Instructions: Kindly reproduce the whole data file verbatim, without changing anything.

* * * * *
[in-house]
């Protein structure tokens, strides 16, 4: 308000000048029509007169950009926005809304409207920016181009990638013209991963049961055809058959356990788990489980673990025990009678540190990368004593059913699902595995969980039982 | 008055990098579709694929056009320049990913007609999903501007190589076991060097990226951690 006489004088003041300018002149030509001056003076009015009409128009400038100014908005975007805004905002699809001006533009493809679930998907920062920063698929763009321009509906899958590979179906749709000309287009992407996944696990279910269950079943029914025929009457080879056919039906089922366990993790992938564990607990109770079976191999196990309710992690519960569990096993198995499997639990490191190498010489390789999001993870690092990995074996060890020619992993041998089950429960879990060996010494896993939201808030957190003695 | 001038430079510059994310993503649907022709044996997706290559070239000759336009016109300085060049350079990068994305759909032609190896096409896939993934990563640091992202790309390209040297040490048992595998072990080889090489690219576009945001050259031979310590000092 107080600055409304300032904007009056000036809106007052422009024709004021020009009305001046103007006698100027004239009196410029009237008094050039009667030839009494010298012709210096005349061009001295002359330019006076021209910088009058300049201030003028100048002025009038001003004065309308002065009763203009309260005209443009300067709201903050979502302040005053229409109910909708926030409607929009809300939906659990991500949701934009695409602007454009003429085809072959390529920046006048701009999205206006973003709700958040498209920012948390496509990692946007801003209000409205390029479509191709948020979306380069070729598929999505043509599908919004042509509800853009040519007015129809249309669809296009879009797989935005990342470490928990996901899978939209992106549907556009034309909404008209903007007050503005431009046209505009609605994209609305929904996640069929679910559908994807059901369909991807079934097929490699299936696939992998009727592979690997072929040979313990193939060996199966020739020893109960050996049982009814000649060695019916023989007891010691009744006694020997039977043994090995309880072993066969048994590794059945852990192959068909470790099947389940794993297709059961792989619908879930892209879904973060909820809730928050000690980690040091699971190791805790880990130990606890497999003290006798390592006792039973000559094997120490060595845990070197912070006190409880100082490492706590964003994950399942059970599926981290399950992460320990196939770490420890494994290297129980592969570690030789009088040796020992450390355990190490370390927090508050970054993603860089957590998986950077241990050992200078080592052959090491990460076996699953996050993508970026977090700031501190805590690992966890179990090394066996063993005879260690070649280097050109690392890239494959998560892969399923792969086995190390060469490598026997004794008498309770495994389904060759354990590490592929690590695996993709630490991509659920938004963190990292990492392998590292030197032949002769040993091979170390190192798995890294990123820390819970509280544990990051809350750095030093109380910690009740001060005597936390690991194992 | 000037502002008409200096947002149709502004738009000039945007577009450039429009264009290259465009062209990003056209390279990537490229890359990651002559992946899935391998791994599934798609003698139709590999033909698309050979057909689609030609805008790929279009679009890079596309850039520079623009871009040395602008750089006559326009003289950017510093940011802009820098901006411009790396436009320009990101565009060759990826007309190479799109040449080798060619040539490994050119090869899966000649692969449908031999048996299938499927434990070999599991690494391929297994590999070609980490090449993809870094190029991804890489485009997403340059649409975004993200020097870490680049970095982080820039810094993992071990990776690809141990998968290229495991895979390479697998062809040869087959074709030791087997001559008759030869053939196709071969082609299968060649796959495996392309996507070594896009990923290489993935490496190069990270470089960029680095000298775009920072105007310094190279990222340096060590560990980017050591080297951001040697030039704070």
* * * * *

[in-house]
């Protein structure tokens, strides 16, 4: 308000000048029509007169950009926005809304409207920016181009990638013209991963049961055809058959356990788990489980673990025990009678540190990368004593059913699902595995969980039982 | 008055990098579709694929056009320049990913007609999903501007190589076991060097990226951690 006489004088003041300018002149030509001056003076009015009409128009400038100014908005975007805004905002699809001006533009493809679930998907920062920063698929763009321009509906899958590979179906749709000309287009992407996944696990279910269950079943029914025929009457080879056919039906089922366990993790992938564990607990109770079976191999196990309710992690519960569990096993198995499997639990490191190498010489390789999001993870690092990995074996060890020619992993041998089950429960879990060996010494896993939201808030957190003695 | 001038430079510059994310993503649907022709044996997706290559070239000759336009016109300085060049350079990068994305759909032609190896096409896939993934990563640091992202790309390209040297040490048992595998072990080889090489690219576009945001050259031979310590000092 107080600055409304300032904007009056000036809106007052422009024709004021020009009305001046103007006698100027004239009196410029009237008094050039009667030839009494010298012709210096005349061009001295002359330019006076021209910088009058300049201030003028100048002025009038001003004065309308002065009763203009309260005209443009300067709201903050979502302040005053229409109910909708926030409607929009809300939906659990991500949701934009695409602007454009003429085809072959390529920046006048701009999205206006973003709700958040498209920012948390496509990692946007801003209000409205390029479509191709948020979306380069070729598929999505043509599908919004042509509800853009040519007015129809249309669809296009879009797989935005990342470490928990996901899978939209992106549907556009034309909404008209903007007050503005431009046209505009609605994209609305929904996640069929679910559908994807059901369909991807079934097929490699299936696939992998009727592979690997072929040979313990193939060996199966020739020893109960050996049982009814000649060695019916023989007891010691009744006694020997039977043994090995309880072993066969048994590794059945852990192959068909470790099947389940794993297709059961792989619908879930892209879904973060909820809730928050000690980690040091699971190791805790880990130990606890497999003290006798390592006792039973000559094997120490060595845990070197912070006190409880100082490492706590964003994950399942059970599926981290399950992460320990196939770490420890494994290297129980592969570690030789009088040796020992450390355990190490370390927090508050970054993603860089957590998986950077241990050992200078080592052959090491990460076996699953996050993508970026977090700031501190805590690992966890179990090394066996063993005879260690070649280097050109690392890239494959998560892969399923792969086995190390060469490598026997004794008498309770495994389904060759354990590490592929690590695996993709630490991509659920938004963190990292990492392998590292030197032949002769040993091979170390190192798995890294990123820390819970509280544990990051809350750095030093109380910690009740001060005597936390690991194992 | 000037502002008409200096947002149709502004738009000039945007577009450039429009264009290259465009062209990003056209390279990537490229890359990651002559992946899935391998791994599934798609003698139709590999033909698309050979057909689609030609805008790929279009679009890079596309850039520079623009871009040395602008750089006559326009003289950017510093940011802009820098901006411009790396436009320009990101565009060759990826007309190479799109040449080798060619040539490994050119090869899966000649692969449908031999048996299938499927434990070999599991690494391929297994590999070609980490090449993809870094190029991804890489485009997403340059649409975004993200020097870490680049970095982080820039810094993992071990990776690809141990998968290229495991895979390479697998062809040869087959074709030791087997001559008759030869053939196709071969082609299968060649796959495996392309996507070594896009990923290489993935490496190069990270470089960029680095000298775009920072105007310094190279990222340096060590560990980017050591080297951001040697030039704070």